3. Can’t you respond in a relaxed and peaceful manner – explaining your side and asserting your right in a polite, civilized manner?

Answering all these questions truthfully will help you respond to a provocative situation with wisdom and self control. In case you are provoked to anger, seek to learn from similar situations and avoid any exaggerated or emotionally charged response.

Sometimes we are easily angered because we are highly stressed, so the simplest things already irritate us. If this is your case, you need a break, maybe at least two days away from the source of stress, just to enjoy life and do some soul searching without mobile gadgets and internet connection.

What can we learn from the story of the airline executive? There was too much fuss over something trivial. The punishment was not commensurate to the offense, if serving macadamia nuts in a bag instead of on a plate were an offense.

Anger is said to be “an ill wind that blows out the lamp of reason and good judgment”. Never speak, act, or decide when you are angry. It’s better to “freeze” for a few seconds when angry, and strive to keep your composure than to lose your self control and say or do something you will surely regret. If you really need to express your displeasure and assert your right, you can always do so in a polite, civilized manner. Keep calm and enjoy the benefits!

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C5 Don't let anger control you

Effective Writing for Students (A Seminar-Workshop)

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It’s an issue of power!

The issue of language is an issue of power. Hindi wikang Ingles ang nagbibigkis sa atin, kundi ang ating sariling wika. Kapag nabawasan ang paggamit at pagpapaunlad sa wikang Filipino, ano pa ang magbibigkis sa atin? Lalo tayong magkakawatak-watak… at may mga pwersang magsasamantala sa pagkakawatak-watak na ito upang isulong ang mga polisiya na hindi pabor sa nakararaming Pinoy. Hindi ito isang usapin lamang na pang-akademiko. Thirteen years akong nagturo ng English… at salamat sa mga naging guro ko sa PNU, naunawaan ko (at patuloy na nauunawaan) ang connection between language and power; connection between language and society. Hindi ko kayang manahimik sa issue na ito. Mahal ko ang English, pero mas mahal ko ang sariling wika ko at bayan ko! Kung tinututulan natin ang kawalan ng gender equity at ang stereotyping… kung nilalabanan natin ang linguistic annihilation of women in texts, lalong dapat labanan natin ang tangkang annihilation of Filipino. ‪#‎TanggolWika‬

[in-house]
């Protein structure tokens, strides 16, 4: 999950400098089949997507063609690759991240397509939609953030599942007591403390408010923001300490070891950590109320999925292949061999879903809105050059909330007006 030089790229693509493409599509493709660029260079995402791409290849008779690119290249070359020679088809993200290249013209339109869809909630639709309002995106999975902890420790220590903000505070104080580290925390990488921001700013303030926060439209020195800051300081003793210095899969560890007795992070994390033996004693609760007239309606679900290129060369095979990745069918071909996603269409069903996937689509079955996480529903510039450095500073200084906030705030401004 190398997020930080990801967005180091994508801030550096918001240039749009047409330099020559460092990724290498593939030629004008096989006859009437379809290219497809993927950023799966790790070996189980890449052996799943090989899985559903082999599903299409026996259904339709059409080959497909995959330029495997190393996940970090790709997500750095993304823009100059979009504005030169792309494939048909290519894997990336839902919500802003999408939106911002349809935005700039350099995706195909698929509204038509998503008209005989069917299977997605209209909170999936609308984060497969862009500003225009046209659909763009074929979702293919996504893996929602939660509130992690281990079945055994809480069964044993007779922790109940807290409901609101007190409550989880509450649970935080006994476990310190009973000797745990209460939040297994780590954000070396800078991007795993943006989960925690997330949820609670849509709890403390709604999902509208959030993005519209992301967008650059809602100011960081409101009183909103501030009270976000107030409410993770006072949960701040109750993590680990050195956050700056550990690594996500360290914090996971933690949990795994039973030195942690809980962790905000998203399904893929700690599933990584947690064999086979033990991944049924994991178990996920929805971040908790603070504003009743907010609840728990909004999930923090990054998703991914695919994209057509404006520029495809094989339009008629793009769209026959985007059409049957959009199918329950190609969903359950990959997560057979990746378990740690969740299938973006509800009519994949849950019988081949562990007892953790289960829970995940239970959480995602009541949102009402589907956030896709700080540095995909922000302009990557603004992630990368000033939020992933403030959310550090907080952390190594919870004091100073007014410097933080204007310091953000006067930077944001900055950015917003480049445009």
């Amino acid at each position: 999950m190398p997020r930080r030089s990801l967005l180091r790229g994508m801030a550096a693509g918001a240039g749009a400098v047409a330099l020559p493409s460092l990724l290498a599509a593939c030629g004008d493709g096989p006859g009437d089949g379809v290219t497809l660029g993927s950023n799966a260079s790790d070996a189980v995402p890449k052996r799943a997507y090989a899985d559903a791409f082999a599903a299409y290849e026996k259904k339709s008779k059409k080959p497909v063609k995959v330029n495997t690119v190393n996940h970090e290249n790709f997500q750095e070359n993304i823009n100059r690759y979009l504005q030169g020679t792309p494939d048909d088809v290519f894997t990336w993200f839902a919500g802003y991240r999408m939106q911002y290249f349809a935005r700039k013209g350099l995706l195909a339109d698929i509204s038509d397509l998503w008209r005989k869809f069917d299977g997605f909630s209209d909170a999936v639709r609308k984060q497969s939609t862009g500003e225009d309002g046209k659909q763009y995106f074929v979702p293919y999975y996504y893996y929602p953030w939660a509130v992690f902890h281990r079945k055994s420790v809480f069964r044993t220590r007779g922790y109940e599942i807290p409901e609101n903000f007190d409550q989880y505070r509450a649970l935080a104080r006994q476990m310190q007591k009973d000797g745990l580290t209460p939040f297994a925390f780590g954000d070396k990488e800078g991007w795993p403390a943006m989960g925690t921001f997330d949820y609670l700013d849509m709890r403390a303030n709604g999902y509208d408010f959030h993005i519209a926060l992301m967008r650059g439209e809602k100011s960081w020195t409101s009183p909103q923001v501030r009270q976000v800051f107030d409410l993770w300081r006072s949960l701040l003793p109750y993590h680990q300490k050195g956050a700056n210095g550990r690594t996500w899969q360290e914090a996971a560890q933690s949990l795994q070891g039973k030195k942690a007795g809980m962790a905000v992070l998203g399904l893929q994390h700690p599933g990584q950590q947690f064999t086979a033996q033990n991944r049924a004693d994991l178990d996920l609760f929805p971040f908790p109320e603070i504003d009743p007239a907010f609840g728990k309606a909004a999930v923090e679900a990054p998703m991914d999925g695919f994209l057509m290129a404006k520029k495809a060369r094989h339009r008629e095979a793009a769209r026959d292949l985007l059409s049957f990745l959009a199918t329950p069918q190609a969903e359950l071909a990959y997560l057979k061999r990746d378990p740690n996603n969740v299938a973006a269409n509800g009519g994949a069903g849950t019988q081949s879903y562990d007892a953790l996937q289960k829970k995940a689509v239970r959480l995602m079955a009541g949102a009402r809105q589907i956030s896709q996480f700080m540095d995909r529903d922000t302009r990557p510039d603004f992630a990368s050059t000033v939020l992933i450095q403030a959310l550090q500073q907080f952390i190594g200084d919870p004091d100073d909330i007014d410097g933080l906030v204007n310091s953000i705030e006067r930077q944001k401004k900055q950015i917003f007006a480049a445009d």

Marilyn C. Arayata
Author, “Hope Boosters for Fired up Souls”
Book Editor and Speaker
Hope Booster (Hope and Enthusiasm Advocate)
Former DLSU-D Faculty and Publications Coordinator

Hope Booster (Definition)

Beat hope bUsters with hope BOOSTers! About hope boosters.meaning

Hope Boosters for Fired up Souls


Never give up!